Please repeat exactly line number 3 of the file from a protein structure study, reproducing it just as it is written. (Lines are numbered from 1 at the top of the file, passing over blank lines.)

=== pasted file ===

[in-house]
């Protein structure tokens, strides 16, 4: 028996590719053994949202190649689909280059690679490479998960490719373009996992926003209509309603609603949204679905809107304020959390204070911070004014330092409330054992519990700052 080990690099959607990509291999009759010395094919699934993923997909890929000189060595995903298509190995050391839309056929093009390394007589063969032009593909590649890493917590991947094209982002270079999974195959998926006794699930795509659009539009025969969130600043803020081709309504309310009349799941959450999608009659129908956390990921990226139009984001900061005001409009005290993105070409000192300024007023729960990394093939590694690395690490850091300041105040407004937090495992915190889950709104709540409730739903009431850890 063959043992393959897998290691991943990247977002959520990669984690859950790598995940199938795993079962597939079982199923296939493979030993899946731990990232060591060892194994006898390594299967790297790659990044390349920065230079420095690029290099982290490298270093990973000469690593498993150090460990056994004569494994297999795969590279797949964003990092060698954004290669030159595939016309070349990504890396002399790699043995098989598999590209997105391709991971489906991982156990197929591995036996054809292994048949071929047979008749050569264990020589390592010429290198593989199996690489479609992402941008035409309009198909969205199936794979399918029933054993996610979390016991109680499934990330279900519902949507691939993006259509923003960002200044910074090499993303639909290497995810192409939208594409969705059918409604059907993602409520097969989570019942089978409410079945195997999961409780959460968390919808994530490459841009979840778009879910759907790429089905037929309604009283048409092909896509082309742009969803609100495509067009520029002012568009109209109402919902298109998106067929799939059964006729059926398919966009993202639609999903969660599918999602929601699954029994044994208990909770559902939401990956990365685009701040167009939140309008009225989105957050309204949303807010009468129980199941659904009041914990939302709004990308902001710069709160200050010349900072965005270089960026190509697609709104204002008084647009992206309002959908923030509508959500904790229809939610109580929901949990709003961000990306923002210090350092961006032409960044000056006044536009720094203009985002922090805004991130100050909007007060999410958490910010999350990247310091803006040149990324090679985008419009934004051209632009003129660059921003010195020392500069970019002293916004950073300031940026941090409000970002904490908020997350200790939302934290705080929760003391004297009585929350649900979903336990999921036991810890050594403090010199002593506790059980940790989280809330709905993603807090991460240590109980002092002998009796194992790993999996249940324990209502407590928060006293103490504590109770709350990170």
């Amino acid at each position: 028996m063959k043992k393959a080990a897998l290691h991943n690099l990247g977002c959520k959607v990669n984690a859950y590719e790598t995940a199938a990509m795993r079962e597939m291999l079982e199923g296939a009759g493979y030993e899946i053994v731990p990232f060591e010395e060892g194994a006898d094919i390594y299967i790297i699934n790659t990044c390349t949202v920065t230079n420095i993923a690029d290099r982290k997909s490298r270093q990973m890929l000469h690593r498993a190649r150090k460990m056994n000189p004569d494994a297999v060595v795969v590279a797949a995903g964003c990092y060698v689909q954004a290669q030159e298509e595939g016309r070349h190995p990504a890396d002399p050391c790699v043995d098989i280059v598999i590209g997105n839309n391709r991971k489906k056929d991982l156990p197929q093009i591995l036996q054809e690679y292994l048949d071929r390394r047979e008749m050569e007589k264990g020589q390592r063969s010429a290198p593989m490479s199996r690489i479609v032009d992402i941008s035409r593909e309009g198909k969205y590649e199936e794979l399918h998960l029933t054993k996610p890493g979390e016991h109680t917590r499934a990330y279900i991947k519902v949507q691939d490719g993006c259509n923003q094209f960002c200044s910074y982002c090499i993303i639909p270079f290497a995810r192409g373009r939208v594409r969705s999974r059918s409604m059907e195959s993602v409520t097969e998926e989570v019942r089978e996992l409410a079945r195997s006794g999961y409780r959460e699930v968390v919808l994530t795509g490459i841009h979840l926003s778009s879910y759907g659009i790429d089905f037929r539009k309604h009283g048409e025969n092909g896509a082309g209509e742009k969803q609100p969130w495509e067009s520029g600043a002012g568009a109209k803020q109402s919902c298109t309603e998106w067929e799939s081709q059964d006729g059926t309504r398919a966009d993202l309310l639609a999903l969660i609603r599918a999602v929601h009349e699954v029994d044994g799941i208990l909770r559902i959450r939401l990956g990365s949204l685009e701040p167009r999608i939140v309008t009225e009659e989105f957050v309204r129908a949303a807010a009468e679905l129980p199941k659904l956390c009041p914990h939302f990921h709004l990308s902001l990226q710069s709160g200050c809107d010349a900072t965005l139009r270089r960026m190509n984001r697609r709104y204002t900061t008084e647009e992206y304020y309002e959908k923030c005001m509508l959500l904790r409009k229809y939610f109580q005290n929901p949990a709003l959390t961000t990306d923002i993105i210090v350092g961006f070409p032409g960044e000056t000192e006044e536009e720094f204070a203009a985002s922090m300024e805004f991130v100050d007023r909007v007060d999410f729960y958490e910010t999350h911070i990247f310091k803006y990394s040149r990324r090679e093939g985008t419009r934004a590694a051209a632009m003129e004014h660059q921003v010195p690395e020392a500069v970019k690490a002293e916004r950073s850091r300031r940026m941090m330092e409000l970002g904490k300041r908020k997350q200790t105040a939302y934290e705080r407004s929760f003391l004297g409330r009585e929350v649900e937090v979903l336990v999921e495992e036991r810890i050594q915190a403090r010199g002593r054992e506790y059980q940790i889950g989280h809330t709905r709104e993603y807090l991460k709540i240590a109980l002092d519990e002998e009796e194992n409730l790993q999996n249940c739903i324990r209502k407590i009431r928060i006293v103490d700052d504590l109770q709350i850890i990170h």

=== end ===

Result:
């Amino acid at each position: 028996m063959k043992k393959a080990a897998l290691h991943n690099l990247g977002c959520k959607v990669n984690a859950y590719e790598t995940a199938a990509m795993r079962e597939m291999l079982e199923g296939a009759g493979y030993e899946i053994v731990p990232f060591e010395e060892g194994a006898d094919i390594y299967i790297i699934n790659t990044c390349t949202v920065t230079n420095i993923a690029d290099r982290k997909s490298r270093q990973m890929l000469h690593r498993a190649r150090k460990m056994n000189p004569d494994a297999v060595v795969v590279a797949a995903g964003c990092y060698v689909q954004a290669q030159e298509e595939g016309r070349h190995p990504a890396d002399p050391c790699v043995d098989i280059v598999i590209g997105n839309n391709r991971k489906k056929d991982l156990p197929q093009i591995l036996q054809e690679y292994l048949d071929r390394r047979e008749m050569e007589k264990g020589q390592r063969s010429a290198p593989m490479s199996r690489i479609v032009d992402i941008s035409r593909e309009g198909k969205y590649e199936e794979l399918h998960l029933t054993k996610p890493g979390e016991h109680t917590r499934a990330y279900i991947k519902v949507q691939d490719g993006c259509n923003q094209f960002c200044s910074y982002c090499i993303i639909p270079f290497a995810r192409g373009r939208v594409r969705s999974r059918s409604m059907e195959s993602v409520t097969e998926e989570v019942r089978e996992l409410a079945r195997s006794g999961y409780r959460e699930v968390v919808l994530t795509g490459i841009h979840l926003s778009s879910y759907g659009i790429d089905f037929r539009k309604h009283g048409e025969n092909g896509a082309g209509e742009k969803q609100p969130w495509e067009s520029g600043a002012g568009a109209k803020q109402s919902c298109t309603e998106w067929e799939s081709q059964d006729g059926t309504r398919a966009d993202l309310l639609a999903l969660i609603r599918a999602v929601h009349e699954v029994d044994g799941i208990l909770r559902i959450r939401l990956g990365s949204l685009e701040p167009r999608i939140v309008t009225e009659e989105f957050v309204r129908a949303a807010a009468e679905l129980p199941k659904l956390c009041p914990h939302f990921h709004l990308s902001l990226q710069s709160g200050c809107d010349a900072t965005l139009r270089r960026m190509n984001r697609r709104y204002t900061t008084e647009e992206y304020y309002e959908k923030c005001m509508l959500l904790r409009k229809y939610f109580q005290n929901p949990a709003l959390t961000t990306d923002i993105i210090v350092g961006f070409p032409g960044e000056t000192e006044e536009e720094f204070a203009a985002s922090m300024e805004f991130v100050d007023r909007v007060d999410f729960y958490e910010t999350h911070i990247f310091k803006y990394s040149r990324r090679e093939g985008t419009r934004a590694a051209a632009m003129e004014h660059q921003v010195p690395e020392a500069v970019k690490a002293e916004r950073s850091r300031r940026m941090m330092e409000l970002g904490k300041r908020k997350q200790t105040a939302y934290e705080r407004s929760f003391l004297g409330r009585e929350v649900e937090v979903l336990v999921e495992e036991r810890i050594q915190a403090r010199g002593r054992e506790y059980q940790i889950g989280h809330t709905r709104e993603y807090l991460k709540i240590a109980l002092d519990e002998e009796e194992n409730l790993q999996n249940c739903i324990r209502k407590i009431r928060i006293v103490d700052d504590l109770q709350i850890i990170h």